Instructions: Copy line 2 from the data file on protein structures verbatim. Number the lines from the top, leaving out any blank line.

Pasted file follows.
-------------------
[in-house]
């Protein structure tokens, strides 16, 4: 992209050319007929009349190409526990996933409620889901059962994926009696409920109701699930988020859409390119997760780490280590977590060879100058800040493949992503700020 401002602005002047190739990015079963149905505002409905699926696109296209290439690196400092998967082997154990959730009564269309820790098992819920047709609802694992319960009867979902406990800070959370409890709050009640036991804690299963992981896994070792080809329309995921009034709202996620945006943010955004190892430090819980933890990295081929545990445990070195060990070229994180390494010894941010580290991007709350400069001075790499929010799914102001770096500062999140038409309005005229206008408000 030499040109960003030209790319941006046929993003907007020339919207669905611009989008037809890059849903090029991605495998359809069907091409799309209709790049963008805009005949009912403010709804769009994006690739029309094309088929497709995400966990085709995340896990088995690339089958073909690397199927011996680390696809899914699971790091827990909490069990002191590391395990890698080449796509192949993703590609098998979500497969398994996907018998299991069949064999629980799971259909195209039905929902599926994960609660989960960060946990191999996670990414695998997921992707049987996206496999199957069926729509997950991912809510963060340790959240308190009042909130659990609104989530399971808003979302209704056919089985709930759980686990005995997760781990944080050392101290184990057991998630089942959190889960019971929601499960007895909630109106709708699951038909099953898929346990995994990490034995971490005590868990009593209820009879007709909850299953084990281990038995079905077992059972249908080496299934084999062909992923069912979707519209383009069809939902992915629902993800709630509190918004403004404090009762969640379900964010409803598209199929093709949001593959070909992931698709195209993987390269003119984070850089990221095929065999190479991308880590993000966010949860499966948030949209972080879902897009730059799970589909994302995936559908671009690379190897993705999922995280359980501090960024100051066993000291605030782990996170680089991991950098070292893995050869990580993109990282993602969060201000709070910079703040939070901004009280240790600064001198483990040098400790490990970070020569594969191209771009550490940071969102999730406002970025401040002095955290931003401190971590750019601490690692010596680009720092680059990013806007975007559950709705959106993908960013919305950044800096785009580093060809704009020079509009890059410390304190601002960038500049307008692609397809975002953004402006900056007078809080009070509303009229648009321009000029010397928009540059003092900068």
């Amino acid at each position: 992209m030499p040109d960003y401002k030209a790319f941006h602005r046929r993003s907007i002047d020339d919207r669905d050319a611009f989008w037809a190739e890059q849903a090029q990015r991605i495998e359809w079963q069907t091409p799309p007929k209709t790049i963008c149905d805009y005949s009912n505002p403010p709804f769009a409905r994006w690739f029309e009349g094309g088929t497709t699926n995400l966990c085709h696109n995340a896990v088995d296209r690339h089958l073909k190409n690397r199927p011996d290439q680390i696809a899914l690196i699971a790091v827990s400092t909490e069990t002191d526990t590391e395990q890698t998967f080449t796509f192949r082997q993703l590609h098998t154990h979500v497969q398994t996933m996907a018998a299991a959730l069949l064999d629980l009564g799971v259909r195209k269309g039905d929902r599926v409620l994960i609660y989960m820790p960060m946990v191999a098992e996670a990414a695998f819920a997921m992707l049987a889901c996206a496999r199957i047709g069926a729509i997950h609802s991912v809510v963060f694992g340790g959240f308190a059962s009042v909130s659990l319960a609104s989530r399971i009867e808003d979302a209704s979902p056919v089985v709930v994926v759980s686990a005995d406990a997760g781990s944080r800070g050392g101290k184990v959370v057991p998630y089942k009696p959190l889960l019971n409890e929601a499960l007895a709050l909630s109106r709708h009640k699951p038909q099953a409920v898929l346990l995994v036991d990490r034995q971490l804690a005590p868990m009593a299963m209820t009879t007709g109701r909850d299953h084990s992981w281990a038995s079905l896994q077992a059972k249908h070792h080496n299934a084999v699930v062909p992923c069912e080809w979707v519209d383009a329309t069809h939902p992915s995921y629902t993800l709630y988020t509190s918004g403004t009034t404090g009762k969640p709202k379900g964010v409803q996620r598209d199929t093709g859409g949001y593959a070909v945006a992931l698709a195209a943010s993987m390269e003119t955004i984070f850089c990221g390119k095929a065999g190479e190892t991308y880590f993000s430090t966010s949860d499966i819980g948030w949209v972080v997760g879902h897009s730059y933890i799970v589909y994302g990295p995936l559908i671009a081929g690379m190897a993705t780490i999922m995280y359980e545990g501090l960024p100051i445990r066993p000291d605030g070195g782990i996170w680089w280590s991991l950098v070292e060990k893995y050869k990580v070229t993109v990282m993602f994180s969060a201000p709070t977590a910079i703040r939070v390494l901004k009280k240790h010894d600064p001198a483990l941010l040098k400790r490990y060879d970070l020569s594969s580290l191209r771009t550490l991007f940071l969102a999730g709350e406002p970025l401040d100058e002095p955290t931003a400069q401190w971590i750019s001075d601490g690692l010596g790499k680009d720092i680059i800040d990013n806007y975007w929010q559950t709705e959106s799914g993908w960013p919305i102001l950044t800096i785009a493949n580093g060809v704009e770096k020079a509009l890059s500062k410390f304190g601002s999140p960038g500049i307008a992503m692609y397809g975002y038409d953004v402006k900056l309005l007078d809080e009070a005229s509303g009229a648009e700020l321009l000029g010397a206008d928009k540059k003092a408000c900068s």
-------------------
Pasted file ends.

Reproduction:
């Protein structure tokens, strides 16, 4: 992209050319007929009349190409526990996933409620889901059962994926009696409920109701699930988020859409390119997760780490280590977590060879100058800040493949992503700020 401002602005002047190739990015079963149905505002409905699926696109296209290439690196400092998967082997154990959730009564269309820790098992819920047709609802694992319960009867979902406990800070959370409890709050009640036991804690299963992981896994070792080809329309995921009034709202996620945006943010955004190892430090819980933890990295081929545990445990070195060990070229994180390494010894941010580290991007709350400069001075790499929010799914102001770096500062999140038409309005005229206008408000 030499040109960003030209790319941006046929993003907007020339919207669905611009989008037809890059849903090029991605495998359809069907091409799309209709790049963008805009005949009912403010709804769009994006690739029309094309088929497709995400966990085709995340896990088995690339089958073909690397199927011996680390696809899914699971790091827990909490069990002191590391395990890698080449796509192949993703590609098998979500497969398994996907018998299991069949064999629980799971259909195209039905929902599926994960609660989960960060946990191999996670990414695998997921992707049987996206496999199957069926729509997950991912809510963060340790959240308190009042909130659990609104989530399971808003979302209704056919089985709930759980686990005995997760781990944080050392101290184990057991998630089942959190889960019971929601499960007895909630109106709708699951038909099953898929346990995994990490034995971490005590868990009593209820009879007709909850299953084990281990038995079905077992059972249908080496299934084999062909992923069912979707519209383009069809939902992915629902993800709630509190918004403004404090009762969640379900964010409803598209199929093709949001593959070909992931698709195209993987390269003119984070850089990221095929065999190479991308880590993000966010949860499966948030949209972080879902897009730059799970589909994302995936559908671009690379190897993705999922995280359980501090960024100051066993000291605030782990996170680089991991950098070292893995050869990580993109990282993602969060201000709070910079703040939070901004009280240790600064001198483990040098400790490990970070020569594969191209771009550490940071969102999730406002970025401040002095955290931003401190971590750019601490690692010596680009720092680059990013806007975007559950709705959106993908960013919305950044800096785009580093060809704009020079509009890059410390304190601002960038500049307008692609397809975002953004402006900056007078809080009070509303009229648009321009000029010397928009540059003092900068």